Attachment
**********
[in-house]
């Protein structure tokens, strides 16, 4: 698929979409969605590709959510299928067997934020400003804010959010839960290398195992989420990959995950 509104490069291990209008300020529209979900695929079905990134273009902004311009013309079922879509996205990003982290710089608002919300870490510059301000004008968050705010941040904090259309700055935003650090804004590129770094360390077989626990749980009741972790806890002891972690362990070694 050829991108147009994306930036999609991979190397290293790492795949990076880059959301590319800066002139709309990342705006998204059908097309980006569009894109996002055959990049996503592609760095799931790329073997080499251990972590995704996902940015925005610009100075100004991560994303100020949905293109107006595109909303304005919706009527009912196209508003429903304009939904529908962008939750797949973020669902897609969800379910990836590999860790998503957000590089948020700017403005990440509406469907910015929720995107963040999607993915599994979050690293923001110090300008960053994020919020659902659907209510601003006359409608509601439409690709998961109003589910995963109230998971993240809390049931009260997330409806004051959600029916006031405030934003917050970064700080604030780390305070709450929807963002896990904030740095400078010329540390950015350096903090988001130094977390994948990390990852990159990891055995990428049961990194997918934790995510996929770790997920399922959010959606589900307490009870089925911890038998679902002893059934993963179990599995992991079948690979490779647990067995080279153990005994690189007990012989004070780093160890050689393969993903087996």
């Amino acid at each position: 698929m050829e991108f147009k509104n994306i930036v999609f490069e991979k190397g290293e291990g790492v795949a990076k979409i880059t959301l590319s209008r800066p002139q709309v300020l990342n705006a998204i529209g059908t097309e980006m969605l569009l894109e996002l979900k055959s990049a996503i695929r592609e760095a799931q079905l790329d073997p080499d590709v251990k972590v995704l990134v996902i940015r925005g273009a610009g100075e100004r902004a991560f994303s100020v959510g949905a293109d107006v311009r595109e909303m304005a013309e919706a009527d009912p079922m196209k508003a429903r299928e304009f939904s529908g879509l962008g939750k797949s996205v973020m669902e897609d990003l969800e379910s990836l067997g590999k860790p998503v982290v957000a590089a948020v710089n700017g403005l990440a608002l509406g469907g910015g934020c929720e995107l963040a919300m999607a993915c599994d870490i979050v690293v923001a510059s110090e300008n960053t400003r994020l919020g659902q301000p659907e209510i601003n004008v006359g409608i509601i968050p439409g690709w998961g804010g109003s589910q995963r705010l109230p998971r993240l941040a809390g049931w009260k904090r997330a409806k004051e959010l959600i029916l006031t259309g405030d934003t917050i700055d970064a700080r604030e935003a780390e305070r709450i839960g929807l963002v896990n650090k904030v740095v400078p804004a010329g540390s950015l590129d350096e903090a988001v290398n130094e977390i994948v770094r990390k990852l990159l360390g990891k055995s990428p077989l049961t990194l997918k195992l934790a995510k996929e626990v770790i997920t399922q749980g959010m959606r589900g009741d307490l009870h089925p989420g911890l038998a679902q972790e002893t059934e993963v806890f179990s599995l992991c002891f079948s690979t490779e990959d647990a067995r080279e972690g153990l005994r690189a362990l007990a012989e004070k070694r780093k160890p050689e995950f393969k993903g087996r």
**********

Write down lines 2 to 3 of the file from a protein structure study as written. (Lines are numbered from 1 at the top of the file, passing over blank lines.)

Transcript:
């Protein structure tokens, strides 16, 4: 698929979409969605590709959510299928067997934020400003804010959010839960290398195992989420990959995950 509104490069291990209008300020529209979900695929079905990134273009902004311009013309079922879509996205990003982290710089608002919300870490510059301000004008968050705010941040904090259309700055935003650090804004590129770094360390077989626990749980009741972790806890002891972690362990070694 050829991108147009994306930036999609991979190397290293790492795949990076880059959301590319800066002139709309990342705006998204059908097309980006569009894109996002055959990049996503592609760095799931790329073997080499251990972590995704996902940015925005610009100075100004991560994303100020949905293109107006595109909303304005919706009527009912196209508003429903304009939904529908962008939750797949973020669902897609969800379910990836590999860790998503957000590089948020700017403005990440509406469907910015929720995107963040999607993915599994979050690293923001110090300008960053994020919020659902659907209510601003006359409608509601439409690709998961109003589910995963109230998971993240809390049931009260997330409806004051959600029916006031405030934003917050970064700080604030780390305070709450929807963002896990904030740095400078010329540390950015350096903090988001130094977390994948990390990852990159990891055995990428049961990194997918934790995510996929770790997920399922959010959606589900307490009870089925911890038998679902002893059934993963179990599995992991079948690979490779647990067995080279153990005994690189007990012989004070780093160890050689393969993903087996």
């Amino acid at each position: 698929m050829e991108f147009k509104n994306i930036v999609f490069e991979k190397g290293e291990g790492v795949a990076k979409i880059t959301l590319s209008r800066p002139q709309v300020l990342n705006a998204i529209g059908t097309e980006m969605l569009l894109e996002l979900k055959s990049a996503i695929r592609e760095a799931q079905l790329d073997p080499d590709v251990k972590v995704l990134v996902i940015r925005g273009a610009g100075e100004r902004a991560f994303s100020v959510g949905a293109d107006v311009r595109e909303m304005a013309e919706a009527d009912p079922m196209k508003a429903r299928e304009f939904s529908g879509l962008g939750k797949s996205v973020m669902e897609d990003l969800e379910s990836l067997g590999k860790p998503v982290v957000a590089a948020v710089n700017g403005l990440a608002l509406g469907g910015g934020c929720e995107l963040a919300m999607a993915c599994d870490i979050v690293v923001a510059s110090e300008n960053t400003r994020l919020g659902q301000p659907e209510i601003n004008v006359g409608i509601i968050p439409g690709w998961g804010g109003s589910q995963r705010l109230p998971r993240l941040a809390g049931w009260k904090r997330a409806k004051e959010l959600i029916l006031t259309g405030d934003t917050i700055d970064a700080r604030e935003a780390e305070r709450i839960g929807l963002v896990n650090k904030v740095v400078p804004a010329g540390s950015l590129d350096e903090a988001v290398n130094e977390i994948v770094r990390k990852l990159l360390g990891k055995s990428p077989l049961t990194l997918k195992l934790a995510k996929e626990v770790i997920t399922q749980g959010m959606r589900g009741d307490l009870h089925p989420g911890l038998a679902q972790e002893t059934e993963v806890f179990s599995l992991c002891f079948s690979t490779e990959d647990a067995r080279e972690g153990l005994r690189a362990l007990a012989e004070k070694r780093k160890p050689e995950f393969k993903g087996r």